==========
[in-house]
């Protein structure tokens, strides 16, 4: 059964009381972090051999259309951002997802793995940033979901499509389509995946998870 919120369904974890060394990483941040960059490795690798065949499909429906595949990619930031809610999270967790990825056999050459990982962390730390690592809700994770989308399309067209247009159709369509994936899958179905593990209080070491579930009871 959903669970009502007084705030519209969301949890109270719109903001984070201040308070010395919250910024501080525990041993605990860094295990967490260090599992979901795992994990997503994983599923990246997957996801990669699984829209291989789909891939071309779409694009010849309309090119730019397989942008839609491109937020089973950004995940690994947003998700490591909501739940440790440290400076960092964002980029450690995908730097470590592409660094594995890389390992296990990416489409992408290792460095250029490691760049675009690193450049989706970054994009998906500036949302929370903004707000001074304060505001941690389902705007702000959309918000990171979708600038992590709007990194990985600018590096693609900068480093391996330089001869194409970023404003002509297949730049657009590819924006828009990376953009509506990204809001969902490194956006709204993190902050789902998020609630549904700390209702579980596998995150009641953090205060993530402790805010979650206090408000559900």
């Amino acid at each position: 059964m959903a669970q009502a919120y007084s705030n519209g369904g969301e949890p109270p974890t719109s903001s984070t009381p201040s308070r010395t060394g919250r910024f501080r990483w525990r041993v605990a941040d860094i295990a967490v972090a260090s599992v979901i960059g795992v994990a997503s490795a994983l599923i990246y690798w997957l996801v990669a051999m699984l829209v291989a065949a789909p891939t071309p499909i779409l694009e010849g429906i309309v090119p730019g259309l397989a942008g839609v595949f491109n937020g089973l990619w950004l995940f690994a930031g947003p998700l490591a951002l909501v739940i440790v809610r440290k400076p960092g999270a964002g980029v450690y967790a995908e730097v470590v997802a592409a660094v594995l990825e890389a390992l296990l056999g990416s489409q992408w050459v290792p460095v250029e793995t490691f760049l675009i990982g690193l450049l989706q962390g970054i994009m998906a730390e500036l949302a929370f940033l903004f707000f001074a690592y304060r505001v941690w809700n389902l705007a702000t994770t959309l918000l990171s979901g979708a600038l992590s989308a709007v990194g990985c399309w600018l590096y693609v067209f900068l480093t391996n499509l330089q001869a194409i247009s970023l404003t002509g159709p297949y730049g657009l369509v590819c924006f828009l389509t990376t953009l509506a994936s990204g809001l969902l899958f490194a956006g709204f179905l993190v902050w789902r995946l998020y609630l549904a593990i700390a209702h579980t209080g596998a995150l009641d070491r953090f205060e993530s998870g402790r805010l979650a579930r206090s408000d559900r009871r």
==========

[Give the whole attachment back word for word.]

[in-house]
């Protein structure tokens, strides 16, 4: 059964009381972090051999259309951002997802793995940033979901499509389509995946998870 919120369904974890060394990483941040960059490795690798065949499909429906595949990619930031809610999270967790990825056999050459990982962390730390690592809700994770989308399309067209247009159709369509994936899958179905593990209080070491579930009871 959903669970009502007084705030519209969301949890109270719109903001984070201040308070010395919250910024501080525990041993605990860094295990967490260090599992979901795992994990997503994983599923990246997957996801990669699984829209291989789909891939071309779409694009010849309309090119730019397989942008839609491109937020089973950004995940690994947003998700490591909501739940440790440290400076960092964002980029450690995908730097470590592409660094594995890389390992296990990416489409992408290792460095250029490691760049675009690193450049989706970054994009998906500036949302929370903004707000001074304060505001941690389902705007702000959309918000990171979708600038992590709007990194990985600018590096693609900068480093391996330089001869194409970023404003002509297949730049657009590819924006828009990376953009509506990204809001969902490194956006709204993190902050789902998020609630549904700390209702579980596998995150009641953090205060993530402790805010979650206090408000559900």
């Amino acid at each position: 059964m959903a669970q009502a919120y007084s705030n519209g369904g969301e949890p109270p974890t719109s903001s984070t009381p201040s308070r010395t060394g919250r910024f501080r990483w525990r041993v605990a941040d860094i295990a967490v972090a260090s599992v979901i960059g795992v994990a997503s490795a994983l599923i990246y690798w997957l996801v990669a051999m699984l829209v291989a065949a789909p891939t071309p499909i779409l694009e010849g429906i309309v090119p730019g259309l397989a942008g839609v595949f491109n937020g089973l990619w950004l995940f690994a930031g947003p998700l490591a951002l909501v739940i440790v809610r440290k400076p960092g999270a964002g980029v450690y967790a995908e730097v470590v997802a592409a660094v594995l990825e890389a390992l296990l056999g990416s489409q992408w050459v290792p460095v250029e793995t490691f760049l675009i990982g690193l450049l989706q962390g970054i994009m998906a730390e500036l949302a929370f940033l903004f707000f001074a690592y304060r505001v941690w809700n389902l705007a702000t994770t959309l918000l990171s979901g979708a600038l992590s989308a709007v990194g990985c399309w600018l590096y693609v067209f900068l480093t391996n499509l330089q001869a194409i247009s970023l404003t002509g159709p297949y730049g657009l369509v590819c924006f828009l389509t990376t953009l509506a994936s990204g809001l969902l899958f490194a956006g709204f179905l993190v902050w789902r995946l998020y609630l549904a593990i700390a209702h579980t209080g596998a995150l009641d070491r953090f205060e993530s998870g402790r805010l979650a579930r206090s408000d559900r009871r």